Every time he thinks he’s out, they pull him back in! Keanu Reeves’ action starring vehicle “John Wick” ended up being one of the best films of 2014, and three years later, we’re granted what is essentially “The Empire Strikes Back” of the John Wick saga. When John Wick went in to retirement, violence found him once and he wrought unholy vengeance one last time. Now that he’s been a few years in exile, living alone with his trusty pit bull, his past has returned once again. Italian gangster Santino D’Antonio shows up at John’s door aware of his mission of vengeance and now plans to take advantage of a decades old blood oath he made to him when he was working as an assassin. Handing him a very sacred reminder called a “marker” with John’s own blood in it, he plans to hold him to his oath, despite John’s protests.
In the near future, during the second great depression, an ex-con joins a duo of burgeoning bank thieves as there are no jobs and he needs to survive. At the same time, a resistance movement grows fast and a group of female criminals is causing mayhem. As things take a more serious and more violent turn for all involved, the authorities are closing in on them. In writer/director Tony Olmos’ first feature film a few years ago, the story may be a bit exaggerated but it will feel close to what may become reality to some. The story is set in the San Diego area amid racial and class issues, political problems, and an upswing in crime during the second great depression.
Mamoru Oshii’s “Ghost in the Shell” is the natural successor to “Blade Runner,” it’s an anime masterpiece that works both as an action film and a very evocative and thought provoking science fiction thriller. Through very engaging characters and still incredibly stunning visuals, “Ghost in the Shell” approaches themes like the idea of consciousness and existence, and what living is, and how it’s fairly impossible to prove what sentience is or isn’t. In 2029, law enforcement has been enhanced to the point where human beings can transport their consciousness and memories in to cybernetic shells that grant them amazing abilities used to keep law and order.
Director and co-writer Gabriel Carrer’s vigilante thriller film “The Demolisher” is one of the highlights of my coverage of Fantasia Fest back in 2015. While the plot points here and there are sloppily constructed, “The Demolisher” is an overall very good and strong tale about grief, sadness, and delusion that can stem from ones own guilt, in the end. While Gabriel Carrer’s film struggles to find its pacing and momentum in the first half hour, “The Demolisher” does inevitably pick up steam to build in to one hell of an interesting revenge thriller.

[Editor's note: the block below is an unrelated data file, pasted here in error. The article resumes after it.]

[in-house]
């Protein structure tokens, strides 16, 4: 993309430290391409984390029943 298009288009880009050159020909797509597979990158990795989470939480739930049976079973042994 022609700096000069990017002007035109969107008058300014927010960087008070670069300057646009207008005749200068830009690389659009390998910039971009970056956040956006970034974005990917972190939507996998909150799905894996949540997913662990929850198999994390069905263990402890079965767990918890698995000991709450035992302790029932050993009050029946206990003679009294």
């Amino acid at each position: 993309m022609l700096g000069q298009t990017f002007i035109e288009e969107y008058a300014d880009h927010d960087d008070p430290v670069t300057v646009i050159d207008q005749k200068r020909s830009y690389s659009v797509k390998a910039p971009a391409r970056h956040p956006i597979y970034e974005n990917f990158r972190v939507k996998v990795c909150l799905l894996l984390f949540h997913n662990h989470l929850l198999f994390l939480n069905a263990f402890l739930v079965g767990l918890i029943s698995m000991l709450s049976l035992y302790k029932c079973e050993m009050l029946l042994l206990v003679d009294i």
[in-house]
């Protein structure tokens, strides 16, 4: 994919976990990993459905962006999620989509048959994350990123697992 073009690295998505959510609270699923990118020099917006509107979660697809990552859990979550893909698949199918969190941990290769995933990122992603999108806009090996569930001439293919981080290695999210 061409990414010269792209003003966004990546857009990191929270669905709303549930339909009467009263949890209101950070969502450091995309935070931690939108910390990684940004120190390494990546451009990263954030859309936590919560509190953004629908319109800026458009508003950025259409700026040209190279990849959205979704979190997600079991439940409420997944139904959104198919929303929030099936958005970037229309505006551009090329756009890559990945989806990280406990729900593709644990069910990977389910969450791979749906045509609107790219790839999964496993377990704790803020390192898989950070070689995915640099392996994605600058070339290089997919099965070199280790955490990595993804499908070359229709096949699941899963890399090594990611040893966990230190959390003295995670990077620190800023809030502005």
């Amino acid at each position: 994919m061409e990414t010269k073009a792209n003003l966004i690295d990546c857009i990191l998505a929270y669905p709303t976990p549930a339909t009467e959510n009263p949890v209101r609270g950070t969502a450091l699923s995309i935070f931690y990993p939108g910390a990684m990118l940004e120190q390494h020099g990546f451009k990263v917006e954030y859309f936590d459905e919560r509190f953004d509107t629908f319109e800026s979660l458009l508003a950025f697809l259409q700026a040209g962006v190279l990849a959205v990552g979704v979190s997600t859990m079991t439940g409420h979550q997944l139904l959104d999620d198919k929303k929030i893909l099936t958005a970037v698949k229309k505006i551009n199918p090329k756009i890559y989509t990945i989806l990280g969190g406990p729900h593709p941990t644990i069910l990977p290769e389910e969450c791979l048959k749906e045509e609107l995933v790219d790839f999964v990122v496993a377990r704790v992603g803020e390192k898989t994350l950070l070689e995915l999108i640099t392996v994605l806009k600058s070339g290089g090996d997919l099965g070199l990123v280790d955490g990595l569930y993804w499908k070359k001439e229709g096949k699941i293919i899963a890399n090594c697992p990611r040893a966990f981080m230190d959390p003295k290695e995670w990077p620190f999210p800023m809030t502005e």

“Home Alone” already stretched the idea of logic and suspension of disbelief already, but when Dreamworks squeezed out a sequel hoping for equal to more success, we instead got “Lost in New York.” Not only did this follow up basically prove that the original’s premise was a tad far-fetched, but something of a flash in the pan. This sequel is just leaps and bounds sillier than even the third “Home Alone” and even presents a ton of misguided morals within its narrative. You can sense the movie is one giant misstep, when it casts the likes of Tim Curry as one of Kevin’s adversaries, and turns Rob Schneider in to a hilariously slimy bellboy, and wastes them in favor of rehashing the same dynamic we saw with Marv and Harry from the first film.
After witnessing a troubled family, the Bonners, decimated by a murderous family, the MacFarlanes, Father Bane goes on a rampage punishing those he deems not deserving of forgiveness with his new handgun, The Lord. As he punishes left and right and protects the only surviving member of the family, he also decides to go after the murderous, incestuous killers. Written and directed by Ryan LaPlante, Holy Hell throws everything possible at the screen, violence, sex, incest, rape, murder, blood, gore, inappropriate jokes, insensitive jokes, bad jokes, and the whole nine in an effort to be shocking or subversive. This is done with zero good taste and penchant for exaggerated action and ridiculous dialogue.
It’s out with Michael Dudikoff and in with David Bradley. After a rumored spat on set with Steve James and the director for “Blood Hunt,” David Bradley was brought on as the new American Ninja. His name is Sean Davidson and he’s not so much an American Ninja, as he is a kung fu fighter who fights ninjas a lot in “Blood Hunt.” Despite Bradley’s best efforts to steal the movie as the new charismatic hero, “Blood Hunt” is boring, confusing, and unnecessarily convoluted. I had such a hard time following the plot, and David Bradley doesn’t quite stack up to Dudikoff. Bradley’s character is a hodge podge of action clichés with a tragic back story that is never quite realized well in the film. He shambles through the movie getting in to battles with ninjas while Steve James returns doing his best to inject some fun in the movie.
Someone must have gotten a whiff of “Lethal Weapon” because while “American Ninja” was about lone wolf Joe Armstrong, “American Ninja 2” is a buddy action film with Joe Armstrong and pal Curtis Armstrong teaming up to kick some ninja ass. Steve James is given a much larger role this time around with Dudikoff also being allowed to speak more often for the role of Joe. If you look closely, he also manages to crack a smile and tell a few jokes here and there. The good thing about “Confrontation” is that James and Dudikoff have great chemistry together with a very “Power Man and Iron Fist” vibe evident throughout this latest action adventure. Their dynamic allows the series to open up more and give Dudikoff a chance to play off of someone while kicking ass.